Hi Doc. Pain the 5th vital sign ah yes. The problem lies in gauging the pain on the same scale. Women vs. Males, different ethnicities, different countries, different genes, different social environments, and the list goes on. We need to understand that more people die each year in our country from the abuse, overuse, or improper use of pain medications than those that die from illicit drug use i.e. cocaine, and heroine and meth.
No one really knows the amount of pain a particular person has except that particular individual. Was Michael Jackson in so much pain that his physician chose to dose him propofol at home? The patient begs and we “deal.”
What is prudent and how much “overt” suffering can we stand not only as the patient but also as the provider waiting to dispense but in doubt?
I think the epidural with patient control is going in the right direction. I can make the decision to push the button and get “plastered” and unable to speak and sit up or take some discomfort and keep my wits. The pain threshold is in the “finger” of the “beholding.” Certainly this is a conversation for another day with more time and “less” pain. 🙂
Thank you for your thoughts Dan. I believe effective candor, which is often times persuing the hard truth, is essential in the success of any organization. Another important piece of effective candor is the emotional intelligence of the leader. Without it, a leader may use candor in a harmful way. Poor emotional intelligence skills often times leads to blind spots that are not visible to the leader. The following link is to a humorous video of a leader with poor emotional intelligence skills. Emotional Intelligence.
Hi Dan, it is amazing that you are back on line when you should be resting but then I understand with deja vu staring at me.
Candor is always welcome and like everything else in life it all boils down to the delivery. The truth is never sour. It is the dressing we pour on it the determines its taste. A culture of authenticity demands that candor be part of the equation and things won’t add up until we understand that. Everyone wins when candor is golden. The “candee” and the “candor” will both be closer when mutual sincerity and honesty bind them together. Transparency is a liberating sensation that clears the smog and makes us all breathe easier and see each other as we really are. Stay well my dear friend and may the “force” be with you. 🙂
Candee—great one Al! And to link with your SW reference…C3PO—candee, candor connection, positive opportunity.
Great to see/hear from you again, and luck to you for a speedy healing. Our world so needs what you have to give.
I am struck by the clarity of your proposed model of maturity in this post. That may not have been your intention with the post. However, you have basically painted the picture of a completely mature parent, life-partner, citizen and asset to one’s life in your model of candor.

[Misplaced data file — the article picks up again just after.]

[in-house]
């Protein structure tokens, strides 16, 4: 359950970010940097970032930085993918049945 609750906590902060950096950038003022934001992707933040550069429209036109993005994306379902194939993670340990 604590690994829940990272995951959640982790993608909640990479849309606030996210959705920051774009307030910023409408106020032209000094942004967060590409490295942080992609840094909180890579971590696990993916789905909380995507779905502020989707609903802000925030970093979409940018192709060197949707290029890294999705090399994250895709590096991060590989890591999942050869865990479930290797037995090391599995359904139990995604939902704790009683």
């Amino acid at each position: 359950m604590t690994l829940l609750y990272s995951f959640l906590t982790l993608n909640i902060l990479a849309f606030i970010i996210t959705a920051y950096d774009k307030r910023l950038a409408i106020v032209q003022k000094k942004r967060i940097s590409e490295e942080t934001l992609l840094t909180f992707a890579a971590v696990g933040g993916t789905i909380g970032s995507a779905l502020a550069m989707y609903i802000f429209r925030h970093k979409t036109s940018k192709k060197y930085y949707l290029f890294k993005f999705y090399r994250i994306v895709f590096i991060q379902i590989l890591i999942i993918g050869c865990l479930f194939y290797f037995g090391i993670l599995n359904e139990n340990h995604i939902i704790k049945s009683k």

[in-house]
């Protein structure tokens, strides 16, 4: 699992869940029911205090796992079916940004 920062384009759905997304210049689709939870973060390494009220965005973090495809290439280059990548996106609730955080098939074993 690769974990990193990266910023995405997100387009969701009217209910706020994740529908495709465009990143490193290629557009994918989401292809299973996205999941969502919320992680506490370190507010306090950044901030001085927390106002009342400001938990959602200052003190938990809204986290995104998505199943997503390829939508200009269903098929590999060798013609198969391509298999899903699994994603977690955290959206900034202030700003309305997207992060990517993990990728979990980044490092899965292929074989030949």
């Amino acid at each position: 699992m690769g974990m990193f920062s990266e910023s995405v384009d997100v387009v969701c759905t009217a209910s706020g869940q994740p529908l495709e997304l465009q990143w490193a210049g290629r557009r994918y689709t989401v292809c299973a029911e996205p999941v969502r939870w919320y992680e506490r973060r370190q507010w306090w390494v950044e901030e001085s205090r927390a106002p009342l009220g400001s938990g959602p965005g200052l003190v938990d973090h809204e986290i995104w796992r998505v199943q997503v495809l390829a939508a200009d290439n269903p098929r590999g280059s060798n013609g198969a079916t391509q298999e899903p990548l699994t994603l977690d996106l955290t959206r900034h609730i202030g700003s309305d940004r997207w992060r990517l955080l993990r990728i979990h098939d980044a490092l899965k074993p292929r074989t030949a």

In reading the post, I realized how few examples I’ve had in my life, particularly my early years, of people whose actions and communication embodied what you presented here. No wonder it’s been such a struggle arriving at maturity in my life. Thanks for defining it in under 300 words!
Hi Dan. Thank you. This is so profound and right. Candor makes the day for us all.
A perfect day consist of openness combined with a caring attitude. Candor requires a good portion of courage but it’s Oh … so rewarding when you see peoples faces open up and genuine presence and care emerge. Yes, let us have more of Candor!
Candor is authentic.
It allows for transparency, vulnerability without weakness, honesty, and purity of motivation. It’s a huge step in paving the way to ask for help with what you want or need.
In your example, “My ribs hurt and I would like some pain medication,” is candid. It’s truthful, transparent, and vulnerable. It’s also necessary information for those who want to be of service to you.
If, instead a patient said (as I have heard them say), “Nobody pays attention to me. I hurt. The nurse never comes in and doesn’t care about me. The service around here is lousy.” they would not be showing up with candor. Some or all of these things may be true, but they are filled with judgment and are not candid statements.
Thanks for all you do, Dan. My candid hope is that you will heal thoroughly, take care of yourself, and allow yourself to receive the care of others.
Thank you! It’s very helpful to know that assessing “usefulness” makes the difference between complaining and reasonable requests.
A great post coming from such personal experience
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I think I generally agree. However, a leader should use candor to ‘save face’. Whilst it might be useful to say something if it will embarrass someone it might be better to use some candor and chose a more suitable time and place. Leaders need to be politically astute and respectful.